Free agent

In professional sports, a free agent is a player who is eligible to freely sign with any club or franchise; i.e., not under contract to any specific team. The term is also used in reference to a player who is under contract at present but who is allowed to solicit offers from other teams. In some circumstances, the free agent's options are limited by league rules.

Types

Terms

Unrestricted free agent

Unrestricted free agents are players without a team. They have either been released from their club, had the term of their contract expire without a renewal, or were not chosen in a league's draft of amateur players. These people, generally speaking, are free to entertain offers from all other teams and to decide with whom to sign a contract.

Restricted free agent

The specific rules of restricted free agency vary among the major professional sports, but in principle it means that a player is currently signed to one team but is free to solicit contract offers from other teams; however, this player cannot sign with the competing club if the current club matches (or in some leagues, comes within 10% of) the terms of the offered contract. For a restricted free agent, some leagues require the competing team to offer to the original team one or more draft picks, when an offer is not matched, as compensation for losing the player.

Undrafted free agent

Players who are not drafted in a league's annual draft of amateur players are considered to be unrestricted free agents and are free to sign contracts with any team. In most North American professional sports, players are drafted by sequencing each team from worst to best (according to the teams' immediately preceding season record, sometimes invoking a draft lottery factor to avoid having teams intentionally lose their last games to gain higher draft position) and allowing said teams to claim rights to the top players entering the league that year. Players that pass through an entire draft (usually several rounds) without being selected by any of the league's teams become unrestricted free agents, and these players are sometimes identified simply as an undrafted free agent (UDFA) or undrafted sportsperson and are free to sign with any team they choose. The term "undrafted free agent" is most common in the National Football League, where rookies enter directly into the NFL and do not play in a minor league system. It can also occasionally be seen in the National Hockey League, which increasingly uses college hockey as a source; the NHL Entry Draft usually drafts players during high school age (i.e., junior leagues), which allows overlooked players who excel at the college level or in European professional leagues to bypass the draft and sign directly with the NHL.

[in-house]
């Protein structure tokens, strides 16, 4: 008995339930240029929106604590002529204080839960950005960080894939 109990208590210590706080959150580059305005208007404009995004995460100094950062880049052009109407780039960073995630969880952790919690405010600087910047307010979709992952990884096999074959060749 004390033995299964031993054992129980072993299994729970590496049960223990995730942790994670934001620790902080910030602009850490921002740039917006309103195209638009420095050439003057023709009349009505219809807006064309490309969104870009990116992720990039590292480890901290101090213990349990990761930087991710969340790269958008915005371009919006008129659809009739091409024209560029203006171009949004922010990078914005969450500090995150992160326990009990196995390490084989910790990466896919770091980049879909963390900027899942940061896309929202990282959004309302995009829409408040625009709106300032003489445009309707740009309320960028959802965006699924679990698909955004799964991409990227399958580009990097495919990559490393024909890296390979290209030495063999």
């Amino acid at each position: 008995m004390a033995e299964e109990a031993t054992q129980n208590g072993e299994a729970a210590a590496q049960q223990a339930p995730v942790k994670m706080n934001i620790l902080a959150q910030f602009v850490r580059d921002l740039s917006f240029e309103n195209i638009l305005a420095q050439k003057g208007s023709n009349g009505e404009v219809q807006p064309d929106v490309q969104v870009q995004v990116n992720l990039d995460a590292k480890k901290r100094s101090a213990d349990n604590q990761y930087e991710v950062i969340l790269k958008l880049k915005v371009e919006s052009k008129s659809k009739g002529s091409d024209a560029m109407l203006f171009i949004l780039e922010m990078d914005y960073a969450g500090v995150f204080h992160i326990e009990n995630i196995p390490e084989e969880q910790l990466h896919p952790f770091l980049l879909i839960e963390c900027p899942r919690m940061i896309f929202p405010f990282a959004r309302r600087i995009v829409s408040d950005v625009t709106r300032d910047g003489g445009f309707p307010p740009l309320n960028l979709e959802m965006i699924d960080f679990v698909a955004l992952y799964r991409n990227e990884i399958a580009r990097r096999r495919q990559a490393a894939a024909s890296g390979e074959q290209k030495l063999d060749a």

Legal provisions in Europe

In the European Union, the 1995 Bosman ruling by the European Court of Justice established the right of free agency for association football players in all EU member nations. The Bosman ruling has since been extended to cover other professional sports and players from Eastern Europe. Players were still tied to their clubs unless their contract ran out until the Webster ruling allowed players the opportunity to move between nations, though it does not allow free players to move within the national league in which they currently play.

Usage

Association football usage

In professional association football, a free agent is either a player that has been released by a professional association football club and now is no longer affiliated with any club, or a player whose contract with his or her current club has expired and is thus free to join any other club under the terms of the Bosman ruling.

Free agents do not have to be signed during the normal transfer window that is implemented in some countries' leagues. If they are signed by a team, the team signing them does not have to pay any fees – sometimes this is known as "a free transfer".

If a player is released from their club when the transfer window is closed, they cannot sign for another team until the window reopens. A notable case of this being Sol Campbell who in September 2009 was released from Notts County, just after a month from signing on a free transfer. He signed for his former club Arsenal in January 2010 during the winter transfer window, after spending a few months training with the team to maintain his fitness.

Australian Football League usage

The Australian Football League introduced free agency at the end of 2012, after having had a brief "ten-year rule" in 1973 (when it was known as the Victorian Football League).

Out-of-contract players who are not within the top 25% paid players at their club will become unrestricted free agents after eight seasons of service at one club. Out-of-contract players who are within the top 25% paid players at their club become restricted free agents after eight seasons, then become unrestricted free agents after ten seasons. Clubs receive compensation in the form of draft picks for the loss of out-of-contract free agents, but players who are delisted become unrestricted free agents, regardless of length of service, and clubs are not compensated for the transfer of such free agents.[1]